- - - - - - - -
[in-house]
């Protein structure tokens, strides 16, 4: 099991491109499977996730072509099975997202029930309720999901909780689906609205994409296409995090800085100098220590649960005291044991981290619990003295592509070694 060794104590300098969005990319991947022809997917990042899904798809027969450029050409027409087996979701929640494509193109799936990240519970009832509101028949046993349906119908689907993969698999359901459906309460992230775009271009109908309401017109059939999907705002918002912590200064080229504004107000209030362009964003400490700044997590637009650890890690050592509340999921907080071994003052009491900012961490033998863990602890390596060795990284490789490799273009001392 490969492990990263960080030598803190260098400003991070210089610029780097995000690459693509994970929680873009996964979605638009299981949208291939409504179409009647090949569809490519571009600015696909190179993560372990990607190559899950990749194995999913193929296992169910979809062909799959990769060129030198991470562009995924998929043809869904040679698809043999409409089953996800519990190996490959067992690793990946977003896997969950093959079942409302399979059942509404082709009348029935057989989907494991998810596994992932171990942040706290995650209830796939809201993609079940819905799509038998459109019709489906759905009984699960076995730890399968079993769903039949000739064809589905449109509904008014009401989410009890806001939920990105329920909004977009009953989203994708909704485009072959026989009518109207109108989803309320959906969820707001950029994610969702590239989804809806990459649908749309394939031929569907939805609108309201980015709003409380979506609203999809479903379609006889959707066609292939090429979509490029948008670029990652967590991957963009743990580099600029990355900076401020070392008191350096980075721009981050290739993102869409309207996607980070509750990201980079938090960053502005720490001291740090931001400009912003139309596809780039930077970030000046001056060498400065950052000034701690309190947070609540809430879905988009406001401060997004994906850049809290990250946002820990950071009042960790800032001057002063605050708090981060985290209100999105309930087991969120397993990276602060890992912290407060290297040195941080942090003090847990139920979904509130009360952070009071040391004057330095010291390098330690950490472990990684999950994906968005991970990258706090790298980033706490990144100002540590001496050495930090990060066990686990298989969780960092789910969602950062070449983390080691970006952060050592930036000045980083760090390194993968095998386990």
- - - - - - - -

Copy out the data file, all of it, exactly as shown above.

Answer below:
[in-house]
């Protein structure tokens, strides 16, 4: 099991491109499977996730072509099975997202029930309720999901909780689906609205994409296409995090800085100098220590649960005291044991981290619990003295592509070694 060794104590300098969005990319991947022809997917990042899904798809027969450029050409027409087996979701929640494509193109799936990240519970009832509101028949046993349906119908689907993969698999359901459906309460992230775009271009109908309401017109059939999907705002918002912590200064080229504004107000209030362009964003400490700044997590637009650890890690050592509340999921907080071994003052009491900012961490033998863990602890390596060795990284490789490799273009001392 490969492990990263960080030598803190260098400003991070210089610029780097995000690459693509994970929680873009996964979605638009299981949208291939409504179409009647090949569809490519571009600015696909190179993560372990990607190559899950990749194995999913193929296992169910979809062909799959990769060129030198991470562009995924998929043809869904040679698809043999409409089953996800519990190996490959067992690793990946977003896997969950093959079942409302399979059942509404082709009348029935057989989907494991998810596994992932171990942040706290995650209830796939809201993609079940819905799509038998459109019709489906759905009984699960076995730890399968079993769903039949000739064809589905449109509904008014009401989410009890806001939920990105329920909004977009009953989203994708909704485009072959026989009518109207109108989803309320959906969820707001950029994610969702590239989804809806990459649908749309394939031929569907939805609108309201980015709003409380979506609203999809479903379609006889959707066609292939090429979509490029948008670029990652967590991957963009743990580099600029990355900076401020070392008191350096980075721009981050290739993102869409309207996607980070509750990201980079938090960053502005720490001291740090931001400009912003139309596809780039930077970030000046001056060498400065950052000034701690309190947070609540809430879905988009406001401060997004994906850049809290990250946002820990950071009042960790800032001057002063605050708090981060985290209100999105309930087991969120397993990276602060890992912290407060290297040195941080942090003090847990139920979904509130009360952070009071040391004057330095010291390098330690950490472990990684999950994906968005991970990258706090790298980033706490990144100002540590001496050495930090990060066990686990298989969780960092789910969602950062070449983390080691970006952060050592930036000045980083760090390194993968095998386990």